‘Twilight’ saga ends with a thrilling twist
Updated: November 17, 2012 7:20AM
‘Breaking Dawn Part 2’
For any Twihards out there, or any movies fans who hate spoilers, it’s best you read this review after seeing “Breaking Dawn Part 2.”
The fifth and final installment of the “Twilight” saga movie franchise provides the ending that fans of the book have been craving.
In her fourth “Twilight” novel, author Stephanie Meyer spent the majority of her prose building tension. Her characters were all headed to what was expected to be a massive war between the good guys, the Cullen clan with help from various friendly vampires, and the bad guys, the vampire leaders called the Volturi. However, what readers got was a whole lotta nothing — no war, no fighting, one death. Everyone else just walked away and it was a big letdown.
Screenwriter Melissa Rosenberg rectified that by providing the all out battle Meyer couldn’t bring herself to write. The battle is intense. Since the vampires break apart like stone instead of bleed, it’s a bloodless battle, yet it’s extremely graphic. The way to kill vampires is to rip off their heads and burn the bodies. Lots of heads roll, main characters die and bodies burn. The entire sequence may have left theatergoers in complete shock, but if collective and audible gasps were what the movie was trying to achieve, the filmmakers director Bill Condon, Rosenberg and Meyer (as producer)should be pleased with themselves.
Nevermind that the battle doesn’t actually happen.
No, the movie doesn’t revise Meyer’s novel ending. Instead, it’s a vision and one possible outcome provided to mind-reading leader of the Volturi, Aro (Michael Sheen), shown to him by future-seeing Alice Cullen (Ashley Green). The vision can satisfy those viewers who wanted to see a battle and those who wanted the Cullens to head off into the sunset unharmed.“Breaking Dawn Part 2” begins where “Part 1” left off, with Bella’s (Kristen Stewart) newly minted red eyes, signifying her transformation into an immortal vampire. No more weak and whiney human Bella. No this is strong, gorgeous, blood-thirsty Bella.
Bella wakes to find out the daughter she and Edward (Robert Pattinson) created while she was still human, the horribly named Renesmee, is growing at an alarming rate. Bella also learns that her best friend, who can turn into a wolf, Jacob (Taylor Lautner) has imprinted on — that is, fallen in love with slash become a lifelong companion to and protector of — her daughter and nicknamed her Nessie.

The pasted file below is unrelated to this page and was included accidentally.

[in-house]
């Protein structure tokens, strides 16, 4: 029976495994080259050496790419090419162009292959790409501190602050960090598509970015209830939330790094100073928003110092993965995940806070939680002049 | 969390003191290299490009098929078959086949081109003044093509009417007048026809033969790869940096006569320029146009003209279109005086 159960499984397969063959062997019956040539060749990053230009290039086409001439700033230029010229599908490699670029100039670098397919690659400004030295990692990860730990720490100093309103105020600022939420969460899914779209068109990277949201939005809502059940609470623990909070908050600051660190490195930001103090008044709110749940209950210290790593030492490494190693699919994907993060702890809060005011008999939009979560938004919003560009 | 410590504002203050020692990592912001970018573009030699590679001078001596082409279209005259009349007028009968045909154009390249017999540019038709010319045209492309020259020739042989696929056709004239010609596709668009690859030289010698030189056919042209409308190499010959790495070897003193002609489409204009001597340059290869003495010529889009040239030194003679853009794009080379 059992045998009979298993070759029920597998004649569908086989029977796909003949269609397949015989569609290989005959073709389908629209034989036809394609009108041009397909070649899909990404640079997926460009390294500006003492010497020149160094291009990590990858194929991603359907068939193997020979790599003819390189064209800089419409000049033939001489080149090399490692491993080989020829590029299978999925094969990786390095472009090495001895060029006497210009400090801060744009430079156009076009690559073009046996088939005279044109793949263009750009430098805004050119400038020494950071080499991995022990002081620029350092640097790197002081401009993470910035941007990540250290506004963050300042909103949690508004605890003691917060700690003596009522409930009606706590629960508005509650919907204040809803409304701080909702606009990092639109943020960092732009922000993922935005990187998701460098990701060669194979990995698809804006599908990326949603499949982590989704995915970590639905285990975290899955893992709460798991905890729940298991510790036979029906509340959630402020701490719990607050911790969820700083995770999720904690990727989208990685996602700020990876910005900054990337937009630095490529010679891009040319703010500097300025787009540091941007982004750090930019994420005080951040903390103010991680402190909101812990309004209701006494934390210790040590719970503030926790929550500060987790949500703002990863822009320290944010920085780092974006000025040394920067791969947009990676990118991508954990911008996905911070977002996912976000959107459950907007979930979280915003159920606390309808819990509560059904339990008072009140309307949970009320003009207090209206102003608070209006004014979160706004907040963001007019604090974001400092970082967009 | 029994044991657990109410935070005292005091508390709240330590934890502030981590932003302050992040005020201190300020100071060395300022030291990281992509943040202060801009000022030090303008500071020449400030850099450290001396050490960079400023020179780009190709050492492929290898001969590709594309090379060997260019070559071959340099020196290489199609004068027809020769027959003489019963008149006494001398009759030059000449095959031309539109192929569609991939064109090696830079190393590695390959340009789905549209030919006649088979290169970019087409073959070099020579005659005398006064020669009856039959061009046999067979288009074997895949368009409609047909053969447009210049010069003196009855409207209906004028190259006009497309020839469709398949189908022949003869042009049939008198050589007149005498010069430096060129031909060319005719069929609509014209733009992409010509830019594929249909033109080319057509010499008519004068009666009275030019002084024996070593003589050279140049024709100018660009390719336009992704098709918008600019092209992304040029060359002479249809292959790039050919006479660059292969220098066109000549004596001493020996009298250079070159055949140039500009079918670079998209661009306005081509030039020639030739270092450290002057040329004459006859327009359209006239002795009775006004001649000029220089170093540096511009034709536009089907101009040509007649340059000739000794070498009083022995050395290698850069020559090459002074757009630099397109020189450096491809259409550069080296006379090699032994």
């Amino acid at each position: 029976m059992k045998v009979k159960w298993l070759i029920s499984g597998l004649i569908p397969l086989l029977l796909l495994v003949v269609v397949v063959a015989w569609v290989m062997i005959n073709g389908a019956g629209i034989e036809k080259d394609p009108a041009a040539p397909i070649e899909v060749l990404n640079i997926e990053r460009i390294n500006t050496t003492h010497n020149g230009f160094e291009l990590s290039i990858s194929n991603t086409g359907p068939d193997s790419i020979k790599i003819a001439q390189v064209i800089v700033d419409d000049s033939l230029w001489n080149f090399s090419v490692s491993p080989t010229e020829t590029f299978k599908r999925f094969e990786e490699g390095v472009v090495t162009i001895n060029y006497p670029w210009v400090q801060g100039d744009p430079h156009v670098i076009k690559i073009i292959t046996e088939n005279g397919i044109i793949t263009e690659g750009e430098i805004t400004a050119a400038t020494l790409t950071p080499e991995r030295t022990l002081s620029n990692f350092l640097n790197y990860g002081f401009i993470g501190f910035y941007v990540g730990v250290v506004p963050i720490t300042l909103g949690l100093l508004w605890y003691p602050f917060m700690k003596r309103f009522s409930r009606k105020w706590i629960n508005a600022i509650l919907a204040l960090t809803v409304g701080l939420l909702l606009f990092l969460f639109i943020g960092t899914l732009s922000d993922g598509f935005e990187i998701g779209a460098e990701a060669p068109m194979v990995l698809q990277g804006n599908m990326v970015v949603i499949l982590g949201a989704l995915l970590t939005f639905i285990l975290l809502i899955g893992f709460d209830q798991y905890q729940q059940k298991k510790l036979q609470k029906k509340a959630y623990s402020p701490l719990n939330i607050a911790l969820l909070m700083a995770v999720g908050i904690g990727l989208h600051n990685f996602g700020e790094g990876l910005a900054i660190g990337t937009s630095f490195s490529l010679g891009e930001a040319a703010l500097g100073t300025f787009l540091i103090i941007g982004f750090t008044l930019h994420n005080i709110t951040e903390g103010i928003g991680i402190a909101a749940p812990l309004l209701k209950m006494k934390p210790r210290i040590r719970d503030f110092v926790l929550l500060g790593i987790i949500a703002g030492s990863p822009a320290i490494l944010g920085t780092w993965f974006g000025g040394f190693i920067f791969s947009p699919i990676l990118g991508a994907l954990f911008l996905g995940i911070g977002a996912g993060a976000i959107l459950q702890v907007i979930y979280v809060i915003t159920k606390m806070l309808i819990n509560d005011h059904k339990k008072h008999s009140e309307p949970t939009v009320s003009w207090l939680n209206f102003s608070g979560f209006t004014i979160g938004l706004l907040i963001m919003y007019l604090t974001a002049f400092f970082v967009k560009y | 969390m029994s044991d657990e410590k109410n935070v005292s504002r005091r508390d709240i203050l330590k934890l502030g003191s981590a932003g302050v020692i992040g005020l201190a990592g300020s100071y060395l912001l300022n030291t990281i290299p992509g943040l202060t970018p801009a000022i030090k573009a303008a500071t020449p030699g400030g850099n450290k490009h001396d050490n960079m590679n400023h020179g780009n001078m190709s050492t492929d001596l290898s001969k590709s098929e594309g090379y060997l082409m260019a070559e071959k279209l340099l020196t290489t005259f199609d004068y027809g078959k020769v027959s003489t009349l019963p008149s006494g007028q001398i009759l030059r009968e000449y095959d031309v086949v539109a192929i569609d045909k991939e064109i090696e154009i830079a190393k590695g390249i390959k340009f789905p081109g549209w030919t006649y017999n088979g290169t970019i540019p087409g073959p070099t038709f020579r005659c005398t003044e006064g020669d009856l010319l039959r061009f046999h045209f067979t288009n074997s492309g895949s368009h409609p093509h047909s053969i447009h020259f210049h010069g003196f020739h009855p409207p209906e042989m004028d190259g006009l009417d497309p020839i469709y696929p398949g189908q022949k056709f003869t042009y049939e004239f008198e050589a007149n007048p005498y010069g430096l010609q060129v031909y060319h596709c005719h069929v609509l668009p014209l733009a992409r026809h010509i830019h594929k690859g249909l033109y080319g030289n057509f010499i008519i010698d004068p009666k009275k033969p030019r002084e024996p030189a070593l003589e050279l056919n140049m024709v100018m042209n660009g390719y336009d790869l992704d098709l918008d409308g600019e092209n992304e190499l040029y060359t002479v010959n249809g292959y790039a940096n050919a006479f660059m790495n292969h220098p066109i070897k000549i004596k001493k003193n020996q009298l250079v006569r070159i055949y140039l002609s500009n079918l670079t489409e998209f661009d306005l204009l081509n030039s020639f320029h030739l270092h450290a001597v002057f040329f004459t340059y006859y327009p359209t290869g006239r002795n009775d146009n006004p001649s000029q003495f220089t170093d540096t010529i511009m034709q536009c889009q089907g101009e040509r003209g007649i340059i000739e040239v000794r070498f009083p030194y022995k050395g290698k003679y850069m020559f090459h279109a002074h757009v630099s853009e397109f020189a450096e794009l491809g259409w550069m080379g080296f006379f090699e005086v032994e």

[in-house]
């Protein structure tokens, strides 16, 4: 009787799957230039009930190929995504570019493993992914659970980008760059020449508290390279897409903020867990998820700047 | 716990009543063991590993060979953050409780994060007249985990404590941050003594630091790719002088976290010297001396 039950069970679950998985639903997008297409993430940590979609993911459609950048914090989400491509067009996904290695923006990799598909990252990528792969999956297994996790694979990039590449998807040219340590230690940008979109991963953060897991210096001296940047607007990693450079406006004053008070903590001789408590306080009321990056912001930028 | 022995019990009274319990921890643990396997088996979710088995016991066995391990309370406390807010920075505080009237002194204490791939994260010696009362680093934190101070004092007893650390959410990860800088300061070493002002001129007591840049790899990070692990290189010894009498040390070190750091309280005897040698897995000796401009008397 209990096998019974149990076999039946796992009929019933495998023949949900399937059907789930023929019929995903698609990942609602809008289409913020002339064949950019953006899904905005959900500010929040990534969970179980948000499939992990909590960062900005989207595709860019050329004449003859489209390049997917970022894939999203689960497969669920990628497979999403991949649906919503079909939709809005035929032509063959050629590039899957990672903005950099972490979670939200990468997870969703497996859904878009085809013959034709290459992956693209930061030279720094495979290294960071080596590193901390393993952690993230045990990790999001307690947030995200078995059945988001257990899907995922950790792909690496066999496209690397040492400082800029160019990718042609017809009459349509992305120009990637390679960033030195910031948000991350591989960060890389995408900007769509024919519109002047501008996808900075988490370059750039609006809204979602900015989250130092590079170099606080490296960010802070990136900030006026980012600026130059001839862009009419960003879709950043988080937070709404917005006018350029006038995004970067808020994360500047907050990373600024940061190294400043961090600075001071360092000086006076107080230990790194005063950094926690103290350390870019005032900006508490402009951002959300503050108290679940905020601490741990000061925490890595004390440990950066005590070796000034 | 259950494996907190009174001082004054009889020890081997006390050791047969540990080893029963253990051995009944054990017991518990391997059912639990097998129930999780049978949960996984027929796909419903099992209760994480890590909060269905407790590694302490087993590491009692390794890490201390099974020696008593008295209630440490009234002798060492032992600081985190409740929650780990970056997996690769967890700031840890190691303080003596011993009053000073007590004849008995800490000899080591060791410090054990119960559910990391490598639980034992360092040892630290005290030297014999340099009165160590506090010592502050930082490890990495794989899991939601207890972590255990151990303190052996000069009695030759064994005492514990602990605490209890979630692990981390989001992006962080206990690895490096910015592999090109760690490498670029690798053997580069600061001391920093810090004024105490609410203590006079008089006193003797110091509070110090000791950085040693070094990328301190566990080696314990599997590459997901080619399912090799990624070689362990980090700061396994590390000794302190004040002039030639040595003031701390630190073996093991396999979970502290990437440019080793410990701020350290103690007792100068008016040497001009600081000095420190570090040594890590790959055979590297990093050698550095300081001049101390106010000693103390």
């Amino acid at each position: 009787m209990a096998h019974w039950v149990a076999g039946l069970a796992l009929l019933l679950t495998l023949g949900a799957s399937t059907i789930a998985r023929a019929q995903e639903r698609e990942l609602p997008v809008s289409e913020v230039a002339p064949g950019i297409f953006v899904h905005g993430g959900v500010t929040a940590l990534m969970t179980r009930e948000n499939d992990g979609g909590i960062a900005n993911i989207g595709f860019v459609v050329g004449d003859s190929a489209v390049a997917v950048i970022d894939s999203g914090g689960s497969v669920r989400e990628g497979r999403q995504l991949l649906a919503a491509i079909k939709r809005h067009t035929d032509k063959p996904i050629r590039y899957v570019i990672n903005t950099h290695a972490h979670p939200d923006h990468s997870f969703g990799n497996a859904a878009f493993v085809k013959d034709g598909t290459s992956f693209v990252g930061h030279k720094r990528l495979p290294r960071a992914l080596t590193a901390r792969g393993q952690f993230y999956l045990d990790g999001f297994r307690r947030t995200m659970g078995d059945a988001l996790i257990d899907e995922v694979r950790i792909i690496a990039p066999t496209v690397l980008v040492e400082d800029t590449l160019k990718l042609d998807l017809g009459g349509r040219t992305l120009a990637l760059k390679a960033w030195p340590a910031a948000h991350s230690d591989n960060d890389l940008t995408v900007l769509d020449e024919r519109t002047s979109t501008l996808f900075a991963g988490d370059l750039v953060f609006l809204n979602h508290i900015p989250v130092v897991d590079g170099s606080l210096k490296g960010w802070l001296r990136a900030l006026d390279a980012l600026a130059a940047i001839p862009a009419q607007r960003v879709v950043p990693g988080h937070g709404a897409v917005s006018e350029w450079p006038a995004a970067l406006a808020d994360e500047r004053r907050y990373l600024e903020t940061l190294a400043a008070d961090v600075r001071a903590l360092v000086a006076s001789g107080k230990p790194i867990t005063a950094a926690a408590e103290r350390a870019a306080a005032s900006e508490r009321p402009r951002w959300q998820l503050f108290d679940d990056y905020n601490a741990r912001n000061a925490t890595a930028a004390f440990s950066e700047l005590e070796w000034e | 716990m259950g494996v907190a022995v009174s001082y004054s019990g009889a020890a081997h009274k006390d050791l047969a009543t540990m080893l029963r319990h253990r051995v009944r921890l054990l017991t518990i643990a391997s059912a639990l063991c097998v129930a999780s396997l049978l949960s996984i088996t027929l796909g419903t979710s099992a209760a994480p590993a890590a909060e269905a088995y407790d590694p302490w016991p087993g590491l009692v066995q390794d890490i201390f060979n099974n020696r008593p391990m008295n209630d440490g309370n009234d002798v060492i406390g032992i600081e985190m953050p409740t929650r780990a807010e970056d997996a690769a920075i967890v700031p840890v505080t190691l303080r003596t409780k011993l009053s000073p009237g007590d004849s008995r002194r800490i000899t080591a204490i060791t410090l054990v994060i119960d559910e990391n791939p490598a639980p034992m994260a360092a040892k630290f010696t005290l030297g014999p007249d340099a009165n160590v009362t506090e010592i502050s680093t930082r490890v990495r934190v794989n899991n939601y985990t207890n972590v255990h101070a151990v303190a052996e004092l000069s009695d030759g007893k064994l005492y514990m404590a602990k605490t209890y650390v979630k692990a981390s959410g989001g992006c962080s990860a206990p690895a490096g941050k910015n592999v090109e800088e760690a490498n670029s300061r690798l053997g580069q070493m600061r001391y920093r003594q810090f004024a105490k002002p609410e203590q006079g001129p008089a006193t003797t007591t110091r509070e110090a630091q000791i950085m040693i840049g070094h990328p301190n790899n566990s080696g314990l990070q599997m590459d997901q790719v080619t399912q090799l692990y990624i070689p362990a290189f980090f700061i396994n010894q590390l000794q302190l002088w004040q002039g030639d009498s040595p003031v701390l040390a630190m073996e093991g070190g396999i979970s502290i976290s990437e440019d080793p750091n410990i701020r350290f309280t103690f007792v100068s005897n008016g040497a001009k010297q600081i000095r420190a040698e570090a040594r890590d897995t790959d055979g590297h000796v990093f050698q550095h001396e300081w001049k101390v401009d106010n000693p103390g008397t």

It’s a lot to get used to. The happiness of their family doesn’t last long as a cousin, Irina (Maggie Grace), gets a glimpse of Renesmee (now played by Mackenzie Foy) and believes the Cullen family has created an immortal child. She reports the crime to the Volturi setting off the chain of events that leads up to the battle/non-battle.The fifth film is obviously the best of the bunch. It still contains a lot of the cheese and the romance that the other four films contained, but keeps it to a tolerable minimum. It could be said that the turning point for the series actually occurred in the last third of “Breaking Dawn Part 1,” when Bella was pregnant with Renesmee and was wasting away as she was being devoured from the inside out.
The acting seemed to improve as well, it could be because of the newly introduced characters and the energy of a surprise ending. Stewart finally gets to kick some butt and be a somewhat tolerable character. It also looks like she’s also figured out how to fix the awkward kissing she has shared with real-life (possibly?) boyfriend Pattinson, which has been a distraction in the previous films.
As Aro, Sheen drives a smidge too far into Creepytown, U.S.A., this go round. Dakota Fanning as vampire torturess is relegated into an almost silent role. Her war paint — heavily black lined eyes — for the battle stand off was distracting. Lee Pace as the newly introduced Garrett is the scene-stealer.
“Breaking Dawn Part 2” is worth the full movie ticket price and justifies the need to split the fourth book into two movies. It might not be the movie that causes any non-“Twilight” fan to finally join Team Edward or Team Jacob, but it’s satisfactory for any established devotee.